Friday, September 13, 2019

Brain Death Scenario Term Paper Example | Topics and Well Written Essays - 1250 words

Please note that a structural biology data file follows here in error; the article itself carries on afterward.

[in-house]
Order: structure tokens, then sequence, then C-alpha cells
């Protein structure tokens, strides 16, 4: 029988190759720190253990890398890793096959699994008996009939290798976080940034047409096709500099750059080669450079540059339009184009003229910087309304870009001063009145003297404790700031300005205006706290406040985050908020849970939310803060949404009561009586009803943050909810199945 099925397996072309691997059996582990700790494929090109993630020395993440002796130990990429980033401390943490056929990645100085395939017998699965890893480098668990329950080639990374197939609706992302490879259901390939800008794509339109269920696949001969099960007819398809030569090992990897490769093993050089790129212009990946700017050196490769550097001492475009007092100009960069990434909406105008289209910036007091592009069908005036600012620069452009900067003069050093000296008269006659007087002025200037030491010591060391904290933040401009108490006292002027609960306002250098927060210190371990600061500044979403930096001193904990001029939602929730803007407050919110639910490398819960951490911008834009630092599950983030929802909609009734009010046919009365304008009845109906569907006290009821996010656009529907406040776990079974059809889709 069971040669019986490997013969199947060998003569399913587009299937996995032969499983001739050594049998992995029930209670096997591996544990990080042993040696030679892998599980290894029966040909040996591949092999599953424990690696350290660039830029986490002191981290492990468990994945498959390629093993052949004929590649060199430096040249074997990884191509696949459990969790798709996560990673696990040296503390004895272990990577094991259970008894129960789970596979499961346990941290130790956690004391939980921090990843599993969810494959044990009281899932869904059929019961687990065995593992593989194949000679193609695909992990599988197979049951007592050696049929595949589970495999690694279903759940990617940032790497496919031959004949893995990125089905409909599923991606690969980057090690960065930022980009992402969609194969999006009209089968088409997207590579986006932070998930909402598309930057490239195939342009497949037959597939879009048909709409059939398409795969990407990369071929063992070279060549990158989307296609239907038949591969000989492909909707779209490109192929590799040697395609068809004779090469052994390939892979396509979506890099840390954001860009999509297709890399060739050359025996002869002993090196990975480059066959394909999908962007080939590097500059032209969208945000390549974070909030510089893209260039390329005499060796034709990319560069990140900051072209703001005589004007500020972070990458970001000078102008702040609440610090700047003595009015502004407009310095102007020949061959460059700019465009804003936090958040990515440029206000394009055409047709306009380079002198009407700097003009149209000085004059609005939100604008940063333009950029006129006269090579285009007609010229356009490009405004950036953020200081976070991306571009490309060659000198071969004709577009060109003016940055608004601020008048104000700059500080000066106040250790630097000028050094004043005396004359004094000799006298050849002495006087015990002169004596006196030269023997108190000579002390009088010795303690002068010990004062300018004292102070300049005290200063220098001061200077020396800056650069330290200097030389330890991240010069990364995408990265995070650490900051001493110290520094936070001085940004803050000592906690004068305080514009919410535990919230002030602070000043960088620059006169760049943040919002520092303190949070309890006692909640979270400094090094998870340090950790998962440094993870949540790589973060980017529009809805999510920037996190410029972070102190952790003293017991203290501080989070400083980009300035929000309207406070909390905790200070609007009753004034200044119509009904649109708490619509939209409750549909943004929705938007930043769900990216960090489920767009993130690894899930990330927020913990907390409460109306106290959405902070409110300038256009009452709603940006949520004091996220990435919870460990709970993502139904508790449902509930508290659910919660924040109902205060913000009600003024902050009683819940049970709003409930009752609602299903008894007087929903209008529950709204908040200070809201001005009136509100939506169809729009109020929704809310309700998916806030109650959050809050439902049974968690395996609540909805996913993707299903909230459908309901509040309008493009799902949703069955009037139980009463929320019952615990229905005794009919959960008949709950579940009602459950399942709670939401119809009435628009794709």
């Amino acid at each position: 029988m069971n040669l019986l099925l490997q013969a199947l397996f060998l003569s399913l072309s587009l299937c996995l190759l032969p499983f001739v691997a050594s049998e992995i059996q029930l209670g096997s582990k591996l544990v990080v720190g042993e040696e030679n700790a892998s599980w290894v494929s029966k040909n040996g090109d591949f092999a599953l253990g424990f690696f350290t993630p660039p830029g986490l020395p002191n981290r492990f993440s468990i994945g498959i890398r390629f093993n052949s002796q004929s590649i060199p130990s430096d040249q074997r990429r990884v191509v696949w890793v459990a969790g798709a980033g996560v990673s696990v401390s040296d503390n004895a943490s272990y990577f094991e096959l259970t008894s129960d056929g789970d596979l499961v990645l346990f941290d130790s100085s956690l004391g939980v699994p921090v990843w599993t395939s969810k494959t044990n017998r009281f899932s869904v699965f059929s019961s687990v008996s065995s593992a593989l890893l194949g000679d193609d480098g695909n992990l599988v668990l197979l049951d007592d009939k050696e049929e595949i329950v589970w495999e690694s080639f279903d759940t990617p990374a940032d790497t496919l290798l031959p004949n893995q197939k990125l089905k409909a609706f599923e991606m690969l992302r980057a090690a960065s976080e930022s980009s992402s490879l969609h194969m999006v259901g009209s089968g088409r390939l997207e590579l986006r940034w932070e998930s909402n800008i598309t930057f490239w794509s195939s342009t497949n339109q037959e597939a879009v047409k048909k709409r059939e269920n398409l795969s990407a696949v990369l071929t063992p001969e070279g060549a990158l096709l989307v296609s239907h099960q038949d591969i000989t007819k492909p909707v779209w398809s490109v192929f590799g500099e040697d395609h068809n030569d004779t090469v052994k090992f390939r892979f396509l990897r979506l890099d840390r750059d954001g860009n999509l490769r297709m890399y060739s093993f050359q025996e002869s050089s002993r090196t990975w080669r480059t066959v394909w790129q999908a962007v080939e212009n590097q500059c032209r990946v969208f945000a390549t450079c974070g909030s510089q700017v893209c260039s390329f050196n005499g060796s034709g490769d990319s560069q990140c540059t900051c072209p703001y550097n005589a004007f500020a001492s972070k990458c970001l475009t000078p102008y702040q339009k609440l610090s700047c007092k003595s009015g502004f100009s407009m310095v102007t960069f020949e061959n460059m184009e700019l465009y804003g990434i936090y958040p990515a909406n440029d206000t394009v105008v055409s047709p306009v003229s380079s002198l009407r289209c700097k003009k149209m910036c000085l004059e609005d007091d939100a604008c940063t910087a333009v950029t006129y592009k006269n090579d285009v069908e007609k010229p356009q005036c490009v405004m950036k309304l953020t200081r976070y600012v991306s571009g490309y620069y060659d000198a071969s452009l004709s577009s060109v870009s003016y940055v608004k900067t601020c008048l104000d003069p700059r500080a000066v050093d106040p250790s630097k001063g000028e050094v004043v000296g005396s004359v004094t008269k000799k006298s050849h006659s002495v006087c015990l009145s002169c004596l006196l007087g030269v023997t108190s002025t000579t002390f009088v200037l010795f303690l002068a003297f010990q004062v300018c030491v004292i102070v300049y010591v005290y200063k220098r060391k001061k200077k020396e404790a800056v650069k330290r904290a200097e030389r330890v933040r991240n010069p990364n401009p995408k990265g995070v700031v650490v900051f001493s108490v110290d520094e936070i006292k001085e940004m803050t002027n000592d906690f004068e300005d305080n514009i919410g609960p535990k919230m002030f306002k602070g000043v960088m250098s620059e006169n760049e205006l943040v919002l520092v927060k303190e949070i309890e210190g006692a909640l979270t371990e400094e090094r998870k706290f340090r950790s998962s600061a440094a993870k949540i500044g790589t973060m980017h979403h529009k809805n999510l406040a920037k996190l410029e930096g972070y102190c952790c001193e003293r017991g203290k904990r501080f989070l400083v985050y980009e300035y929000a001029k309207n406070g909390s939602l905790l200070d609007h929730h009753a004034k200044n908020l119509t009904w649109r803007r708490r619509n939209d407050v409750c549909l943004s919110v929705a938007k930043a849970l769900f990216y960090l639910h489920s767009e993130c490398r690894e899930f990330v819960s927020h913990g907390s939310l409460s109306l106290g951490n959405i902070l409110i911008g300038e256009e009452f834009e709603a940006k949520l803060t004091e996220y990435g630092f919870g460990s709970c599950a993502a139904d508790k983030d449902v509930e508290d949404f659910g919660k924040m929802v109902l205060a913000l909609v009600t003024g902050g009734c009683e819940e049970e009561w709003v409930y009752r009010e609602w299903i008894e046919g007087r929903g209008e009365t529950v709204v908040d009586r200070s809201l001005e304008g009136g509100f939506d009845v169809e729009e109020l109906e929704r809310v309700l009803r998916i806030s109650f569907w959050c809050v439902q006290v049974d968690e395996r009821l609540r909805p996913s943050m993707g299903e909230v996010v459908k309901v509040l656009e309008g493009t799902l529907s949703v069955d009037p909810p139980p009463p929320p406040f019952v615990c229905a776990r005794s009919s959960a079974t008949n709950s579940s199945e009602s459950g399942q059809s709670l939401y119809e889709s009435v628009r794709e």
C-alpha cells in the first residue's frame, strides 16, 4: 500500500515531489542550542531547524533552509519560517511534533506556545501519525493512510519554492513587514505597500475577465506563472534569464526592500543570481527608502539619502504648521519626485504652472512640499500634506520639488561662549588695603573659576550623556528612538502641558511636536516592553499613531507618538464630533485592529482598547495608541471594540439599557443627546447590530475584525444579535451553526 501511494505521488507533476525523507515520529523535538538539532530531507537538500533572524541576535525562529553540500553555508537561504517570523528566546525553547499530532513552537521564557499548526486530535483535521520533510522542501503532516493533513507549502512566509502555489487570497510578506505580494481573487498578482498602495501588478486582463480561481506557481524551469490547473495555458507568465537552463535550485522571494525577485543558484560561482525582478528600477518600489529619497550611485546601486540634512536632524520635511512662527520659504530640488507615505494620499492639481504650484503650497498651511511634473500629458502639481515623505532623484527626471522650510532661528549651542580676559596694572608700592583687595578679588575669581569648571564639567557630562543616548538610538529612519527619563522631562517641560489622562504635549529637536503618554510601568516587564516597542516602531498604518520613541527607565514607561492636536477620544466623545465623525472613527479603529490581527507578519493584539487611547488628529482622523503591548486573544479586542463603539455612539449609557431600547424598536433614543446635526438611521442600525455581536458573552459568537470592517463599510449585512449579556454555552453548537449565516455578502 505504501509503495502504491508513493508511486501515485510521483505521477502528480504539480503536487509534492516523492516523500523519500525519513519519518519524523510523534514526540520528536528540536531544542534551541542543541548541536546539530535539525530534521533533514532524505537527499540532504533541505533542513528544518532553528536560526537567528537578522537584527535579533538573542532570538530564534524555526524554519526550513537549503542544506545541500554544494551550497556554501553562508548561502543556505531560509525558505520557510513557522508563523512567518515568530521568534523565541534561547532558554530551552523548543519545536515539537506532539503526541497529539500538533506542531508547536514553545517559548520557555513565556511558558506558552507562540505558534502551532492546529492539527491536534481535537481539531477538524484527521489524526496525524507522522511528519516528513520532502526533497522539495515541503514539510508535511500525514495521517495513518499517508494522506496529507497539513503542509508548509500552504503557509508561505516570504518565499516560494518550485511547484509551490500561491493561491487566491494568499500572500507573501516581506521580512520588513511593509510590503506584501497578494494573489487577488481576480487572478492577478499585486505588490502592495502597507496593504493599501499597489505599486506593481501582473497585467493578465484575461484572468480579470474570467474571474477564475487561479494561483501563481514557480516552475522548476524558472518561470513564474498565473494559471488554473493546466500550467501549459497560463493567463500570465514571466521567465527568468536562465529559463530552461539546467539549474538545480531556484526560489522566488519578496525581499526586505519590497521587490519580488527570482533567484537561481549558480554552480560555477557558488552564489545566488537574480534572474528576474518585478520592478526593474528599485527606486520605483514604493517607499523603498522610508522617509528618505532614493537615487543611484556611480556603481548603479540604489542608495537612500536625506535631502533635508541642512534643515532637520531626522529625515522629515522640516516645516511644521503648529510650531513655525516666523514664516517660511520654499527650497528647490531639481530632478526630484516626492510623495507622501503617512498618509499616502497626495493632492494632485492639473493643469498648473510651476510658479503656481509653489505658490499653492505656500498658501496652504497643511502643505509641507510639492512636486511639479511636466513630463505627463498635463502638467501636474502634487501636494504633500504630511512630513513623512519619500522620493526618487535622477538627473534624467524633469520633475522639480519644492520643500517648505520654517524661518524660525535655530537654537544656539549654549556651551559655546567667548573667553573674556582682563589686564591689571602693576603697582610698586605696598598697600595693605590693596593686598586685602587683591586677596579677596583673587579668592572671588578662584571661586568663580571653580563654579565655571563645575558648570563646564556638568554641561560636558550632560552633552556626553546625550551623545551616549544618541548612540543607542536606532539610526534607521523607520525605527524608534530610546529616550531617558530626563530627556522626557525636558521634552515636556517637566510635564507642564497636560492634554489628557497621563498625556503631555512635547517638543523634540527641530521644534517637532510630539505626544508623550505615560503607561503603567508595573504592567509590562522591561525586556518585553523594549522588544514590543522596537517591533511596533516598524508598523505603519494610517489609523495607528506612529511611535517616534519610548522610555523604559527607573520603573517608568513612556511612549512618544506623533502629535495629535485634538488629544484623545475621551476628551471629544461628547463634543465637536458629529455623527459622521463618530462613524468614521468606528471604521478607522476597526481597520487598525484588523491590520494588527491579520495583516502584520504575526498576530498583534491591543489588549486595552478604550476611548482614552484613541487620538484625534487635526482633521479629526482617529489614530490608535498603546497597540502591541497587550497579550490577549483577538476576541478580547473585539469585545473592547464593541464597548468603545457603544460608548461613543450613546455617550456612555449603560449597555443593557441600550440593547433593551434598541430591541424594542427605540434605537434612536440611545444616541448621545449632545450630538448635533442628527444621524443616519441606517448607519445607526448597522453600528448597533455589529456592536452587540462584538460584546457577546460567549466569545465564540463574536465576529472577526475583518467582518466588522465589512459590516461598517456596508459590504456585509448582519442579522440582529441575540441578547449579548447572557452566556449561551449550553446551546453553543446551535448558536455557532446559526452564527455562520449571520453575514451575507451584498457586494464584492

Brain Death Scenario - Term Paper Example The battle intensifies and begins to disrupt the medical and nursing staff. Thesis Brain death is a physiological condition which is underpinned by heavy legal, ethical and medical implications and must therefore be handled with a wholesome and informed approach. Purpose of the paper The purpose of this paper is to discuss the ethical, legal and medical implications that surround brain death, and to divulge on how physicians should handle brain death. a) Ethical Issues Surrounding the Situation One of the ethical issues is that of organ donation or harvesting. The law consents that organs can be harvested from patients who are brain dead, provided that all provisions specified within the law are observed. This is because, brain death can lead to legal death despite the patient’s heartbeats and respiration being sustained through mechanical ventilation, thereby making the sustenance of vital organs for organ transplantation very possible. In this case, it is impossible to carry out organ harvesting since the patient’s brain death has not been conclusively established. This failure to establish the patient’s status precludes the law of any jurisdiction since all laws only give injunctions on where the patient’s status is clear. Thus, whether the patient is an automatic donor or not does not yet apply. In almost the same wavelength, organ transplant cannot be carried out because the consent of the next-of-kin or family members is a prerequisite for organ donation, if the patient had previously not stated his desire to be a donor. Nonetheless, even in this case, organ harvesting and donation will be ethically impossible since the patient’s family members are in total disagreement (Dubler, 2011). Another ethical twist to this matter concerns the scarcity of healthcare or medical resources. Because healthcare or medical resources are scarce and barely able to satisfy its large demand, there is pressure that such resources are extend ed to only viable cases. It is against this backdrop that brain dead patients who are non-organ donors are disconnected from the ventilator and drug support so that cardiac death may subsequently ensue. However, in this case, the patient must not be denied the ventilator, drugs and all manner of healthcare support since it has not yet been established whether the patient is brain-dead or not. Physicians must always diagnose the patient fully, in order to know his status, before administering any form of medical intervention on any patient. The case in point is not only applicable, but is also serious, warranting thorough diagnosis. b) Legal Issues Relating to This Situation Though physicians are the ones who ascertain whether legal criteria of death have been satisfied or not, it is the law that sets the criteria by which the description of death is to be done. Thus, it is important to reiterate the fact that the patient, despite his state of brain death, is legally still alive. The reason for this patient being rendered alive is twofold. First, it is important to note that even when legal indicators of life (respiration and heartbeat) are being artificially run (through the use of a ventilator), the patient is still considered living. Secondly, the law marks death as having taken place upon legal consequences starting to take effect. The most serious legal consequence is the distribution of the patient’s estate either under intestacy or a will. Another consequence is the

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